• Essay by Louis Becker: Architecture is a social machine

    By Louis Becker, Design Principal

  • Read an article or listen to any lecture about architecture, and you will likely be struck by how much architects talk about the idea of community. Fostering it, creating it, choreographing it, reenergizing it. The idea of community is, if not the mandate of architecture, certainly a responsibility of it. What, otherwise, is the point?

    But let’s not get ahead of ourselves. For all our fixation—and despite all our insistence—we should remember: architecture does not conjure community from thin air. It is a medium for facilitating relationships and staging interaction. Put another way, architecture is the container for the community, but not the community itself.

    We can break it down. The one thing that the community needs in order to be one is an identity. This, in turn, is often created with some idea of strong activity, something you do together. Or it may be a physical thing that you react to—for us, that means architecture; buildings or spaces or places. It’s difficult to be a community around nothing.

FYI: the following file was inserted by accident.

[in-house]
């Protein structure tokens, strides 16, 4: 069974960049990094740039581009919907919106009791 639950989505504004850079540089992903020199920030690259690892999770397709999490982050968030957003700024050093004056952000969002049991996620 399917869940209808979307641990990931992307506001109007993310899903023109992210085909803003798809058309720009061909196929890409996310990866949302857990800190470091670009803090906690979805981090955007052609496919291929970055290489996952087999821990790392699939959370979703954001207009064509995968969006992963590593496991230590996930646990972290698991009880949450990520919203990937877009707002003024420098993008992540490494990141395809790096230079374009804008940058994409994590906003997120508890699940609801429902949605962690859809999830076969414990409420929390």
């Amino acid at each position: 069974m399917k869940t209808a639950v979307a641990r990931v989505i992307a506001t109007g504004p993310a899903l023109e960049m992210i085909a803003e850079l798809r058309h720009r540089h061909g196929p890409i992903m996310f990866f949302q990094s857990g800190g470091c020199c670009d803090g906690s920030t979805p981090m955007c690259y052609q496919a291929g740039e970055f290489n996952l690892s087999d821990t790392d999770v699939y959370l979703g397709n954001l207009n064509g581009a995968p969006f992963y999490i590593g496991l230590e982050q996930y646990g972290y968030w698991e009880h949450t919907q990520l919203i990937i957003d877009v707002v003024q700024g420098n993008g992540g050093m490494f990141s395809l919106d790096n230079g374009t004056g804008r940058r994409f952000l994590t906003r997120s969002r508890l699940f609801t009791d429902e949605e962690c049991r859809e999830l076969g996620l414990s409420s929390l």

In architecture, the goal is to reflect that identity and represent the community in the design. It might be buttoned-up or exuberant, ostentatious or humble, welcoming or rebuffing; any number of things.

    That is not to say it is a clear-cut process. Designing for the community is like aiming at a barely visible target. New buildings typically intend to coax a different kind of community from one that already exists or to stage the kinds of interactions that did not previously happen. You can support a sense of community or the meeting of people by how you design architecture; almost make people bump into each other to say hello by accident—but it’s not by accident.

    It helps when people already feel proud of the building that you create. Within our own office, the whole philosophy has always been that if you have something to say and something to offer, you will be heard regardless of position or seniority. The design process is democratic, which means that everyone has a stake in it. The same is true outside the office walls. If you listen to the people you are truly designing for—the users and the community around the building—it generates a collective feeling of ownership.

    Buildings can be a strong statement of change, for people to share and rally around.

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